Wild captain Koivu steps up his game on and off the ice
Mikko Koivu, the only full-time captain in Wild franchise history, gathered pucks from along the wall and formed a pile during a practice this week. The 32-year-old veteran from Finland stayed on the ice long after most of his teammates had hit t...
Mikko Koivu, the only full-time captain in Wild franchise history, gathered pucks from along the wall and formed a pile during a practice this week.
The 32-year-old veteran from Finland stayed on the ice long after most of his teammates had hit the showers. He fed pucks to fellow forward Erik Haula, a 24-year-old fourth liner who had been called out by coach Mike Yeo to step up his game.
There are Wild fans out there who see Koivu as stoic and standoffish. Some would rather see Minnesotan Zach Parise, not Koivu, wearing the “C” on his sweater.
But they don’t see this side of Koivu, when he’s the guy helping a teammate with his game. Koivu takes his role as captain seriously, and he is very well respected in the locker room. He has his teammates’ vote, for sure.
“He’s a good mix of being a great guy and being a guy that expects a lot from you,” Haula said. “There’s a really fine line there, and that’s one of his best qualities as a captain: being that nice guy when you need it, but when there’s a time to be hard on you, he can do that as well. He can help you learn, and he always means it in a good way. But it’s really helpful, and I respect that about him.”
With Koivu off to his best start in three years, he has earned rave reviews for his performance on the ice, which includes a four-game point streak and five points in six games leading to Saturday’s home game against the Anaheim Ducks.
But his off-ice mentoring of young players has been just as important to the team.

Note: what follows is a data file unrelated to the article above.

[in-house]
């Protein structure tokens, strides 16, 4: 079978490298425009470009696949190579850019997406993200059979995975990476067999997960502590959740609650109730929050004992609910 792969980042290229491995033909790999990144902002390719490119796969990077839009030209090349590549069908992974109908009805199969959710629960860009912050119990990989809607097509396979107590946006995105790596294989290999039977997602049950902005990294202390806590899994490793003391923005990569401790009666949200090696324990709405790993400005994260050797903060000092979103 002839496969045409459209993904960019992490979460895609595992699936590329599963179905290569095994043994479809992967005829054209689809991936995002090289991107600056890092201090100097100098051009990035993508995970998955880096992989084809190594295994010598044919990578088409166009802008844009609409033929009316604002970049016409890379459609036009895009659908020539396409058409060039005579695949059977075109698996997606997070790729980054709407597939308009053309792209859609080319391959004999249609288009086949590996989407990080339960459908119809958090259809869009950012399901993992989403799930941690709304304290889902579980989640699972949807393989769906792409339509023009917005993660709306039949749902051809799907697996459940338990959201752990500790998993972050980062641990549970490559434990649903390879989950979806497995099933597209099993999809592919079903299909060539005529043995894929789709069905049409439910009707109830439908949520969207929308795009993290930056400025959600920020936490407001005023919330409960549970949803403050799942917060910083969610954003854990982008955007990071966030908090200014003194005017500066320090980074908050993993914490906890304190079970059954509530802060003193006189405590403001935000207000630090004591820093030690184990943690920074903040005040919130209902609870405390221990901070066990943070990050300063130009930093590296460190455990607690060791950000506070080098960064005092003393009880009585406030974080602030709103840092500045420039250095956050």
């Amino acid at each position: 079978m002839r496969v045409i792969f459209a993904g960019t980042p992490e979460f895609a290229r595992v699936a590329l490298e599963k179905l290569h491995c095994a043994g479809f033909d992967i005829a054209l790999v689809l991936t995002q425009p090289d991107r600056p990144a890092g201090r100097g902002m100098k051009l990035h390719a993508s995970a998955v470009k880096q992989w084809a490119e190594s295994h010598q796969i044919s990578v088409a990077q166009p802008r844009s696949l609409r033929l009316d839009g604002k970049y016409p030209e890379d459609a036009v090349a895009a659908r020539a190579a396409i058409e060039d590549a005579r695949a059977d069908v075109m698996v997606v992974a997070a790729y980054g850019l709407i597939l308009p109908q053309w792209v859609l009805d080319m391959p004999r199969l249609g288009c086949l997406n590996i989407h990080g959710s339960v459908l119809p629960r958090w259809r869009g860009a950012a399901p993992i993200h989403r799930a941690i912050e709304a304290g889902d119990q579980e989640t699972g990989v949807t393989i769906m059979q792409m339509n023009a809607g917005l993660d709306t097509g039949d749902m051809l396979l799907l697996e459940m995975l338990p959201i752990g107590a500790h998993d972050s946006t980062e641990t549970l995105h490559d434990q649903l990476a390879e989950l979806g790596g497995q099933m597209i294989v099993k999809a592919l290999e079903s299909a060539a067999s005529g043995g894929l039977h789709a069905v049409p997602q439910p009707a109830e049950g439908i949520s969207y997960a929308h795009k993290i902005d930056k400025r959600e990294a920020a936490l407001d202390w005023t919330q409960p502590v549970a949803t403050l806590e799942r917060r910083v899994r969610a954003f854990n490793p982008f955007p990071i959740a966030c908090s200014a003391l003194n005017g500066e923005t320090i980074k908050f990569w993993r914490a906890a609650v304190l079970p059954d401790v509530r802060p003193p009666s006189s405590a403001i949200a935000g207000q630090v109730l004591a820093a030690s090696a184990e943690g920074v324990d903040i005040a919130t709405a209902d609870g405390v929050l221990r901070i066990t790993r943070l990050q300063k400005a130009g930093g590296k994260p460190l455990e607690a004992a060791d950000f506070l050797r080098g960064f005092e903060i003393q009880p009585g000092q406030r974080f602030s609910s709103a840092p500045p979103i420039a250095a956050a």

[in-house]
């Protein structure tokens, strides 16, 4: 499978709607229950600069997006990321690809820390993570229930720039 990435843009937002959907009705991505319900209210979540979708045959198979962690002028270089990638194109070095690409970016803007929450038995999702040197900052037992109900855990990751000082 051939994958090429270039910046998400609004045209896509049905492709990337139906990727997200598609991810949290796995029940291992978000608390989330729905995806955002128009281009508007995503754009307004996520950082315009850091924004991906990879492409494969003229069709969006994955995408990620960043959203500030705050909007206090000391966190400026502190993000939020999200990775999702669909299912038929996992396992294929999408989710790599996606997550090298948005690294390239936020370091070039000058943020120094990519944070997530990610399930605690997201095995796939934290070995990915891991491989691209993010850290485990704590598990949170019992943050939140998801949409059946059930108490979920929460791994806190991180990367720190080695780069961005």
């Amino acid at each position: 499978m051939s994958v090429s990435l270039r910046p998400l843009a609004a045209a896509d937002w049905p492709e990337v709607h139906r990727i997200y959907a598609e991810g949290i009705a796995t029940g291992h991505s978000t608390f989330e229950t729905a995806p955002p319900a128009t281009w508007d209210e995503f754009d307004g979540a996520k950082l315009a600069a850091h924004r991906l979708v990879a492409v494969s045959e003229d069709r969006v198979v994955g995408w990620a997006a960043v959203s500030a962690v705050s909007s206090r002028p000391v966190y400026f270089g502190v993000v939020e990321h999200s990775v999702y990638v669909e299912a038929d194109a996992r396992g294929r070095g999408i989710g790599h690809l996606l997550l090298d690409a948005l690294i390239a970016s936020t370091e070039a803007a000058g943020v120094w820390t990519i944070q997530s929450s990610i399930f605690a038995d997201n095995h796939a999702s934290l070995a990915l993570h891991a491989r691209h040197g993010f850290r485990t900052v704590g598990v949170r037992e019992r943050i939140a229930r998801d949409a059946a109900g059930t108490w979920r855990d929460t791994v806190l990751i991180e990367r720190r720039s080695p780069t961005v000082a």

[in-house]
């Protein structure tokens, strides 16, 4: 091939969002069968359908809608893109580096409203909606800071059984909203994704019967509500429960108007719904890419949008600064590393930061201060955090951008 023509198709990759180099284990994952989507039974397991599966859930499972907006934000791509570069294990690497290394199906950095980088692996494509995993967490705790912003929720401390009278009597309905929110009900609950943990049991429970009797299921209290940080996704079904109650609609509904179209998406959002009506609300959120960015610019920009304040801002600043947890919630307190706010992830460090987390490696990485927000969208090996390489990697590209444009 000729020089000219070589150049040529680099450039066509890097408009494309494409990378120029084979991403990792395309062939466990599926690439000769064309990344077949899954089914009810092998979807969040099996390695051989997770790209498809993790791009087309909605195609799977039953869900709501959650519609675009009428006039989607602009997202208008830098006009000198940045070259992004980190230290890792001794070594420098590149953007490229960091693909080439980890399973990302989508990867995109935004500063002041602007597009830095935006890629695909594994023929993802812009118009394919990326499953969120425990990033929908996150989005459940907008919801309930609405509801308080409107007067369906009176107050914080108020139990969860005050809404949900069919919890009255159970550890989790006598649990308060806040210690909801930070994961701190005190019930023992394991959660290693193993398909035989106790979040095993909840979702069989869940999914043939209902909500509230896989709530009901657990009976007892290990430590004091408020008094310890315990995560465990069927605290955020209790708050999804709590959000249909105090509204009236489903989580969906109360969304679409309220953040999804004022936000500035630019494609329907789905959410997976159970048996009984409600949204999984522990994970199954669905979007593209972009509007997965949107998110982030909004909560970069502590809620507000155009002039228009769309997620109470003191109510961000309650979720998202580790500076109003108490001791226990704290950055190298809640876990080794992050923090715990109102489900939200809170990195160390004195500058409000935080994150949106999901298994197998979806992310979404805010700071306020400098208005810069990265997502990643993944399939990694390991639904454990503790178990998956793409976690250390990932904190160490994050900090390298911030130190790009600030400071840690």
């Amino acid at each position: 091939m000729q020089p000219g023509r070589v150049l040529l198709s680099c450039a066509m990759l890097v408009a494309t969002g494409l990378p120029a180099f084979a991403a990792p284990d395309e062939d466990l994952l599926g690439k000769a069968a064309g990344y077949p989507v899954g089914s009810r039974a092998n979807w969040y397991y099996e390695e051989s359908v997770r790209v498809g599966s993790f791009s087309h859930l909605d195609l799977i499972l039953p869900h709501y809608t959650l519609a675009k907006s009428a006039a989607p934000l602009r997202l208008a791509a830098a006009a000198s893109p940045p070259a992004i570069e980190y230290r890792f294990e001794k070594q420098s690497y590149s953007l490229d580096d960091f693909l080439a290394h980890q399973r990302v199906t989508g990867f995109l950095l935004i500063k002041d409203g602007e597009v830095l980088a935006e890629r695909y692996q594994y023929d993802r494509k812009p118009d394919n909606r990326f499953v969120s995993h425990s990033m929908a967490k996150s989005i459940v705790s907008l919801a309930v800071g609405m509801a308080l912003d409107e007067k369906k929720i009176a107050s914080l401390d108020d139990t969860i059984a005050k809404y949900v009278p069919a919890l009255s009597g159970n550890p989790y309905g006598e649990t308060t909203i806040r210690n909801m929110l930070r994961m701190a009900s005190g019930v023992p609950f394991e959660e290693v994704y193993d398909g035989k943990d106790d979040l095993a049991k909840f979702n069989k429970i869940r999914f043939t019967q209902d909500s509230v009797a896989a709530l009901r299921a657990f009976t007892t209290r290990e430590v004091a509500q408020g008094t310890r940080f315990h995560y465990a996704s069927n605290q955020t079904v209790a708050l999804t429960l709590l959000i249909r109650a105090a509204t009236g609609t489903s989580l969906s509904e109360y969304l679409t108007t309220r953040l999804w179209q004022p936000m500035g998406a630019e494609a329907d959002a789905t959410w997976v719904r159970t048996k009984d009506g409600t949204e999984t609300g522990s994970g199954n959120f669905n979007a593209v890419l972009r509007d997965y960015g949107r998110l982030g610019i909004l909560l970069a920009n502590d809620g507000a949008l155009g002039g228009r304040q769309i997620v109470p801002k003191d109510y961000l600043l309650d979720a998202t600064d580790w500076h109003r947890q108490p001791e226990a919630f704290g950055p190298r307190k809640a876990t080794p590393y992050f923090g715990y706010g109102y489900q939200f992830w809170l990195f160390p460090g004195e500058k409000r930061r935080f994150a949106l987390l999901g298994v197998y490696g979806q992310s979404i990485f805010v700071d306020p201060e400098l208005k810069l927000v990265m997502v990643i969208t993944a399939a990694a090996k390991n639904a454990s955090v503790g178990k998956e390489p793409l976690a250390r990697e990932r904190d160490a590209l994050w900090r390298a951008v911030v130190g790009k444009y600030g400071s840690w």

Since the first day of training camp, he has played alongside Nino Niederreiter and Jason Zucker, a pair of 23-year-olds. That trio has been the Wild’s best line to start the season; they rank first, second and third on the team in shot attempt differential.
“I would say whether he wore the ‘C’ or not, he would play the same way and do the same things,” Yeo said. “But I would say that he’s an incredibly proud guy and puts a lot of onus on himself to live up to it. He’s doing a phenomenal job looking out for the younger players. You see the way he’s brought along Zucker and Nino and what he has meant to those guys this year.”
After practicing late Wednesday with Haula, Koivu returned to his locker stall, which is next to Zucker’s. He agreed to meet Zucker later for an off-ice workout.
Asked about his mentoring, Koivu deflected talk about himself.
“To be honest, I think they really earned it,” he said of Zucker and Niederreiter, his linemates. “That’s what, as a veteran, you really appreciate. You’ve got guys coming into the league and joining the team with the right attitude, and they really want to get better. They want to get to the next level, and they want to help the team. But more than anything, off the ice you can see their work ethic and the way they treat the people around the rink and trainers and things like that. Those are the types of guys you want to help as much as you can.”
The past two seasons, the Wild have suffered long losing stretches that put their coach on the hot seat and threatened their chances of making the playoffs.
Koivu said that’s when he’s been most tested as a captain.
“It’s obviously easy when things are going good,” he said. “But when the team is struggling or you’re struggling individually, that’s when it tests you a little. I think you learn with time as you analyze those things. But I take a lot of pride in it.”
The last time the Wild (4-1-1) and Ducks (1-4-1) met, on Sunday in Anaheim, Koivu and his line combined for 15 of Minnesota’s 35 shots in a 4-1 loss, a reflection of Koivu’s strong play at center but also his continued mentorship of two young linemates.
“We’re (six) games into the season,” Yeo said. “But this is the best he’s looked since I’ve been here.”